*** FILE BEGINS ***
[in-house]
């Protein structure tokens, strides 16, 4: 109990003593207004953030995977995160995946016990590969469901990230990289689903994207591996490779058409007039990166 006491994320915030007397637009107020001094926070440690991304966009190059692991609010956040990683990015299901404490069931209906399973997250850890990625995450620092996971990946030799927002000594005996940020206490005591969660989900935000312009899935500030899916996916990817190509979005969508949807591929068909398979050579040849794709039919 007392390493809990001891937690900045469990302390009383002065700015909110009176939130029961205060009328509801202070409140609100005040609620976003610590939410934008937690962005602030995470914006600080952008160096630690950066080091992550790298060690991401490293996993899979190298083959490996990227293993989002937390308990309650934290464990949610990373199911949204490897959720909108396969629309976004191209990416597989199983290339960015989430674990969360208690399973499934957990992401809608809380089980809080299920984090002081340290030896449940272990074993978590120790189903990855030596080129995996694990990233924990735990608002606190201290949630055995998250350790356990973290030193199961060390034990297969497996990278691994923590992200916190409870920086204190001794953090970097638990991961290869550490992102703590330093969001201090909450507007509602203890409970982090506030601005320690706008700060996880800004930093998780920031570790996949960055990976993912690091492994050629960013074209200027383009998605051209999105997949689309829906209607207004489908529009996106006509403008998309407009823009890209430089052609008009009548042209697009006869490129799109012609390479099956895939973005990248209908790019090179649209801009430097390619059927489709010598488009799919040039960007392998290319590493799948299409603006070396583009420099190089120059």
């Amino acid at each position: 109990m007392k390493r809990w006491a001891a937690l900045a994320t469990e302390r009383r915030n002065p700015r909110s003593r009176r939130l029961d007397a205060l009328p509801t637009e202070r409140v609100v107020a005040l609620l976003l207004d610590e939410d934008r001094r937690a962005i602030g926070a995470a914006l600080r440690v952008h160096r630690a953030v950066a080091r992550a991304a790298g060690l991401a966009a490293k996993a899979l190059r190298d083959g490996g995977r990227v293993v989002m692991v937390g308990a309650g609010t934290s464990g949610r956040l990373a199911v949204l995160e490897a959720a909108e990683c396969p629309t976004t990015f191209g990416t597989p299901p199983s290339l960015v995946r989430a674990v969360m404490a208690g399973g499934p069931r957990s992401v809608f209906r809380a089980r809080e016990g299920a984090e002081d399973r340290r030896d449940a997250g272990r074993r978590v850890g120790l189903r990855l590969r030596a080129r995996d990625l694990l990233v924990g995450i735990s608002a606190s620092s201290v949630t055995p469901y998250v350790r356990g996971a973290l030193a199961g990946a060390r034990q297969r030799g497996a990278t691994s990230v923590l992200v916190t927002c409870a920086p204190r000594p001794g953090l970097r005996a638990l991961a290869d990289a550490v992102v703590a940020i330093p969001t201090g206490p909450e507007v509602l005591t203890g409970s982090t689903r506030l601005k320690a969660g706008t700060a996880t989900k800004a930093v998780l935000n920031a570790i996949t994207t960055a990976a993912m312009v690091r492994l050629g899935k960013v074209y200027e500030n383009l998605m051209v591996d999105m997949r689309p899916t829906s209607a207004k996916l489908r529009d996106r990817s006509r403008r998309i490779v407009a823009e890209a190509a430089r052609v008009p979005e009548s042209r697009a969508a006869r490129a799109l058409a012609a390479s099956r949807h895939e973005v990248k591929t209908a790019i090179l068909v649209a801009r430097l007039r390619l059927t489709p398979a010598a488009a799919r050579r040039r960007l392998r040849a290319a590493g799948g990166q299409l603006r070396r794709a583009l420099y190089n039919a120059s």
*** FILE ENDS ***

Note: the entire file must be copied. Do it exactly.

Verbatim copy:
[in-house]
């Protein structure tokens, strides 16, 4: 109990003593207004953030995977995160995946016990590969469901990230990289689903994207591996490779058409007039990166 006491994320915030007397637009107020001094926070440690991304966009190059692991609010956040990683990015299901404490069931209906399973997250850890990625995450620092996971990946030799927002000594005996940020206490005591969660989900935000312009899935500030899916996916990817190509979005969508949807591929068909398979050579040849794709039919 007392390493809990001891937690900045469990302390009383002065700015909110009176939130029961205060009328509801202070409140609100005040609620976003610590939410934008937690962005602030995470914006600080952008160096630690950066080091992550790298060690991401490293996993899979190298083959490996990227293993989002937390308990309650934290464990949610990373199911949204490897959720909108396969629309976004191209990416597989199983290339960015989430674990969360208690399973499934957990992401809608809380089980809080299920984090002081340290030896449940272990074993978590120790189903990855030596080129995996694990990233924990735990608002606190201290949630055995998250350790356990973290030193199961060390034990297969497996990278691994923590992200916190409870920086204190001794953090970097638990991961290869550490992102703590330093969001201090909450507007509602203890409970982090506030601005320690706008700060996880800004930093998780920031570790996949960055990976993912690091492994050629960013074209200027383009998605051209999105997949689309829906209607207004489908529009996106006509403008998309407009823009890209430089052609008009009548042209697009006869490129799109012609390479099956895939973005990248209908790019090179649209801009430097390619059927489709010598488009799919040039960007392998290319590493799948299409603006070396583009420099190089120059």
């Amino acid at each position: 109990m007392k390493r809990w006491a001891a937690l900045a994320t469990e302390r009383r915030n002065p700015r909110s003593r009176r939130l029961d007397a205060l009328p509801t637009e202070r409140v609100v107020a005040l609620l976003l207004d610590e939410d934008r001094r937690a962005i602030g926070a995470a914006l600080r440690v952008h160096r630690a953030v950066a080091r992550a991304a790298g060690l991401a966009a490293k996993a899979l190059r190298d083959g490996g995977r990227v293993v989002m692991v937390g308990a309650g609010t934290s464990g949610r956040l990373a199911v949204l995160e490897a959720a909108e990683c396969p629309t976004t990015f191209g990416t597989p299901p199983s290339l960015v995946r989430a674990v969360m404490a208690g399973g499934p069931r957990s992401v809608f209906r809380a089980r809080e016990g299920a984090e002081d399973r340290r030896d449940a997250g272990r074993r978590v850890g120790l189903r990855l590969r030596a080129r995996d990625l694990l990233v924990g995450i735990s608002a606190s620092s201290v949630t055995p469901y998250v350790r356990g996971a973290l030193a199961g990946a060390r034990q297969r030799g497996a990278t691994s990230v923590l992200v916190t927002c409870a920086p204190r000594p001794g953090l970097r005996a638990l991961a290869d990289a550490v992102v703590a940020i330093p969001t201090g206490p909450e507007v509602l005591t203890g409970s982090t689903r506030l601005k320690a969660g706008t700060a996880t989900k800004a930093v998780l935000n920031a570790i996949t994207t960055a990976a993912m312009v690091r492994l050629g899935k960013v074209y200027e500030n383009l998605m051209v591996d999105m997949r689309p899916t829906s209607a207004k996916l489908r529009d996106r990817s006509r403008r998309i490779v407009a823009e890209a190509a430089r052609v008009p979005e009548s042209r697009a969508a006869r490129a799109l058409a012609a390479s099956r949807h895939e973005v990248k591929t209908a790019i090179l068909v649209a801009r430097l007039r390619l059927t489709p398979a010598a488009a799919r050579r040039r960007l392998r040849a290319a590493g799948g990166q299409l603006r070396r794709a583009l420099y190089n039919a120059s």